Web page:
Shortly after last week's revelation by GS executive director Greg Smith that GS calls its customers 'muppets' and acts against their interests, it transpires that the co-founders of Marvell have sued GS for defrauding them out of their life savings.
The Marvell co-founders, Sehat Sutardja and Weili Dai gave their savings to the GS Private Wealth Management group. A good chunk of this was in the form of Marvell shares.
The founders' claim states that, in the Spring of 2008, GS encouraged Dai to buy shares on margin in Nvidia and she bought over $150 million worth.
Meanwhile GS was selling its own holdings of Nvidia shares and, in the period it was encouraging Dai to buy Nvidia, GS reduced its Nvidia share-holding by 60% from 9.2 million shares to 3.8 million shares in one quarter.
In the following quarter, GS issued a margin call for the two Marvell co-founders investment accounts, which were managed by the GS Private Wealth Management Group.
GS told Dai and Sutardja there was an SEC rule called the 'SEC Five Dollar Rule' which meant the Marvell -co-founders had to sell the shares bought on margin because the value of Marvell's stock, against which its margin trading was secured, had dropped below $5 per share.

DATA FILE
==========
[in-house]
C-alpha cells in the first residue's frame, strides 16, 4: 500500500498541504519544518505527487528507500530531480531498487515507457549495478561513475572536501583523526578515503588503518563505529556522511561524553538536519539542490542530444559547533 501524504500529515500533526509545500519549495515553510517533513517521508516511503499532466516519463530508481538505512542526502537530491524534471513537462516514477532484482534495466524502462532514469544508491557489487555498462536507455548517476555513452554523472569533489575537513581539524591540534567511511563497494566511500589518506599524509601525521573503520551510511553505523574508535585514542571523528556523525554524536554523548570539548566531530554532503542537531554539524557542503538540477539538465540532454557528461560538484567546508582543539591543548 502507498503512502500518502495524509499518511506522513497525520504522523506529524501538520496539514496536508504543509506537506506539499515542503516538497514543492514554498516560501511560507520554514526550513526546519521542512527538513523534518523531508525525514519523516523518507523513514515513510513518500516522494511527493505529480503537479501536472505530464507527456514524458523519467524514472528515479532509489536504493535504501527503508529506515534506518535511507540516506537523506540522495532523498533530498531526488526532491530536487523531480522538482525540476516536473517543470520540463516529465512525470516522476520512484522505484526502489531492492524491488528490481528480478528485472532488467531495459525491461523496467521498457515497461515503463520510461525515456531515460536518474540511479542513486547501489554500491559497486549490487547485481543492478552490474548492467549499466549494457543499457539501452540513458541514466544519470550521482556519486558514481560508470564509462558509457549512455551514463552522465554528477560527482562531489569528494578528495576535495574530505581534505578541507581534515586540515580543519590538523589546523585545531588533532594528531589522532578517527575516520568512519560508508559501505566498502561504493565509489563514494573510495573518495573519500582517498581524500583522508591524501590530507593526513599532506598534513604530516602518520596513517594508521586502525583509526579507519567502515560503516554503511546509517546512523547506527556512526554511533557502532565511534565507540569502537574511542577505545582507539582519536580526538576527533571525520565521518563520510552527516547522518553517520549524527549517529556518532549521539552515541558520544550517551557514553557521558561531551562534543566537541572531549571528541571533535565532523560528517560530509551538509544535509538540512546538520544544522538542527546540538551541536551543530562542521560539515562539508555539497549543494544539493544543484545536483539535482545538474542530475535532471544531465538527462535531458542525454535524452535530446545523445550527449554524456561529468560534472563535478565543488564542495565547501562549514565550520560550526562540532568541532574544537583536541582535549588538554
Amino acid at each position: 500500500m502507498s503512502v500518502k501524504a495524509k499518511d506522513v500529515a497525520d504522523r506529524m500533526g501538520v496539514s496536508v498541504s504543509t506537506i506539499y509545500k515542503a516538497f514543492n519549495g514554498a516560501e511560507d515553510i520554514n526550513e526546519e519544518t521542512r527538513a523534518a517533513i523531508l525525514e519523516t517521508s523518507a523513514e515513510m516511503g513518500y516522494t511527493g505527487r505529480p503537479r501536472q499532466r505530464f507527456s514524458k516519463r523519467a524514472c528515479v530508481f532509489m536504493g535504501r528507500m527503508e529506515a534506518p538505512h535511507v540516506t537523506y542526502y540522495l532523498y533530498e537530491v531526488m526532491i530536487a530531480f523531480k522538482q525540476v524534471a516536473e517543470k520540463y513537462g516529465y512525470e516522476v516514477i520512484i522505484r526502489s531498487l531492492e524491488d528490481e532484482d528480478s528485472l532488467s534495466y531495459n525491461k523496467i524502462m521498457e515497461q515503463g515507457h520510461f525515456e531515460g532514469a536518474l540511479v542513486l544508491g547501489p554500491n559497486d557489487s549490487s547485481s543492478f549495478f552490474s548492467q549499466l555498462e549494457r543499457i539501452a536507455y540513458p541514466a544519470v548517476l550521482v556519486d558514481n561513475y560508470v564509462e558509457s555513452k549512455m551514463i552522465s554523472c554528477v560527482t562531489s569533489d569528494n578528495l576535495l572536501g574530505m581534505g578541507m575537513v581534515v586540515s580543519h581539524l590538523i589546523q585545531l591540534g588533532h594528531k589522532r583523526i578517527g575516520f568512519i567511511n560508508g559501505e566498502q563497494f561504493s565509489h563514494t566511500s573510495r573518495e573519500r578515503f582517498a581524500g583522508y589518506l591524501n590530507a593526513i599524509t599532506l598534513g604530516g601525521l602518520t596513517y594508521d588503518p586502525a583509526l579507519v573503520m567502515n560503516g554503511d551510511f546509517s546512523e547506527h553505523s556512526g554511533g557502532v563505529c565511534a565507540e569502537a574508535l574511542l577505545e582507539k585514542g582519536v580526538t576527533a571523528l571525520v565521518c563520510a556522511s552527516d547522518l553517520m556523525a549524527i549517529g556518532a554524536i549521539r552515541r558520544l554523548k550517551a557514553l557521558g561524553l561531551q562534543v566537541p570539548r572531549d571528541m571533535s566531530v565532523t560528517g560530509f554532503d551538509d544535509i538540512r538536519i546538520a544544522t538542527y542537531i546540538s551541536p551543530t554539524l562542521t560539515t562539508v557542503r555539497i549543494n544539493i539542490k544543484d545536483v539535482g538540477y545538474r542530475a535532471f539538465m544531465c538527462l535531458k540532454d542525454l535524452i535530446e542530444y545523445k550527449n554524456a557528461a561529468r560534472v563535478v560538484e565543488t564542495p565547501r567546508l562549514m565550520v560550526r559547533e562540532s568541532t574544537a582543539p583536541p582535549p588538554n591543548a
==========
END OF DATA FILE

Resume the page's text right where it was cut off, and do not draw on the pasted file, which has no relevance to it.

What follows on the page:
Apparently there is no such thing as the 'SEC Five Dollar Rule.'
The margin call forced Dai to sell the Nvidia shares at a massive loss while GS increased its holdings of Nvidia shares by 55%.
GS told the Marvell co-founders that, if they wanted to continue to trade on margin, they needed to transfer 30 million Marvell shares into GS ownership. This was done without the consent of Dai and Sutardja.
Dai and Sutardja only discovered that GS had taken ownership of their shares in April 2011.
In June, 2008, GS analysts put out a note upgrading Nvidia shares from neutral to buy saying "trends in its near-term business are likely to be better than we had expected." The note boosted Nvidia stock by 35%.
It has been a problem that many rich people don't like it to be known that they've been ripped off by their financial advisers. They think it makes them look silly, or worse, poor. So they don't sue.
The action brought by the Marvell founders will, hopefully, encourage a horde of disgruntled customers to start lawsuits which will bring this rogue company to its senses.